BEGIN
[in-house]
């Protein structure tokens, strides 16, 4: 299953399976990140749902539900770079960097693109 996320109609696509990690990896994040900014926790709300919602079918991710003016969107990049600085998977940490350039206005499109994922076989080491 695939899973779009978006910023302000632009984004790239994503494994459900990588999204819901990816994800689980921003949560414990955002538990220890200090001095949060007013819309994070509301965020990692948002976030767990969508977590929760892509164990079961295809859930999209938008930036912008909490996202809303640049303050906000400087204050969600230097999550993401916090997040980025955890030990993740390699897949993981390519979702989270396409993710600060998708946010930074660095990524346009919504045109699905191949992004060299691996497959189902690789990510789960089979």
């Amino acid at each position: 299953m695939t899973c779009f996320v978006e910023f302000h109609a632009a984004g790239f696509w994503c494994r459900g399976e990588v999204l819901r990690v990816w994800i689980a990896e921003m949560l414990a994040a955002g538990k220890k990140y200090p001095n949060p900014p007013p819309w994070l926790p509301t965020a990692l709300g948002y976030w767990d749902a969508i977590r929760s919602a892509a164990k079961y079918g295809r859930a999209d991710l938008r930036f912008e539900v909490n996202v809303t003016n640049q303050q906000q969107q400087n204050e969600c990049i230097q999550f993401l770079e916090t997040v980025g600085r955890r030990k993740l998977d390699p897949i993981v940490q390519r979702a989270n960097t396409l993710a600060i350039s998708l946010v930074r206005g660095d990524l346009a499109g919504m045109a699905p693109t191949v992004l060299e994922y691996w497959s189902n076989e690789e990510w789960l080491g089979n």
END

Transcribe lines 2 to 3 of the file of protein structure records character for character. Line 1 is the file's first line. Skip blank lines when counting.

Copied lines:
């Protein structure tokens, strides 16, 4: 299953399976990140749902539900770079960097693109 996320109609696509990690990896994040900014926790709300919602079918991710003016969107990049600085998977940490350039206005499109994922076989080491 695939899973779009978006910023302000632009984004790239994503494994459900990588999204819901990816994800689980921003949560414990955002538990220890200090001095949060007013819309994070509301965020990692948002976030767990969508977590929760892509164990079961295809859930999209938008930036912008909490996202809303640049303050906000400087204050969600230097999550993401916090997040980025955890030990993740390699897949993981390519979702989270396409993710600060998708946010930074660095990524346009919504045109699905191949992004060299691996497959189902690789990510789960089979």
């Amino acid at each position: 299953m695939t899973c779009f996320v978006e910023f302000h109609a632009a984004g790239f696509w994503c494994r459900g399976e990588v999204l819901r990690v990816w994800i689980a990896e921003m949560l414990a994040a955002g538990k220890k990140y200090p001095n949060p900014p007013p819309w994070l926790p509301t965020a990692l709300g948002y976030w767990d749902a969508i977590r929760s919602a892509a164990k079961y079918g295809r859930a999209d991710l938008r930036f912008e539900v909490n996202v809303t003016n640049q303050q906000q969107q400087n204050e969600c990049i230097q999550f993401l770079e916090t997040v980025g600085r955890r030990k993740l998977d390699p897949i993981v940490q390519r979702a989270n960097t396409l993710a600060i350039s998708l946010v930074r206005g660095d990524l346009a499109g919504m045109a699905p693109t191949v992004l060299e994922y691996w497959s189902n076989e690789e990510w789960l080491g089979n």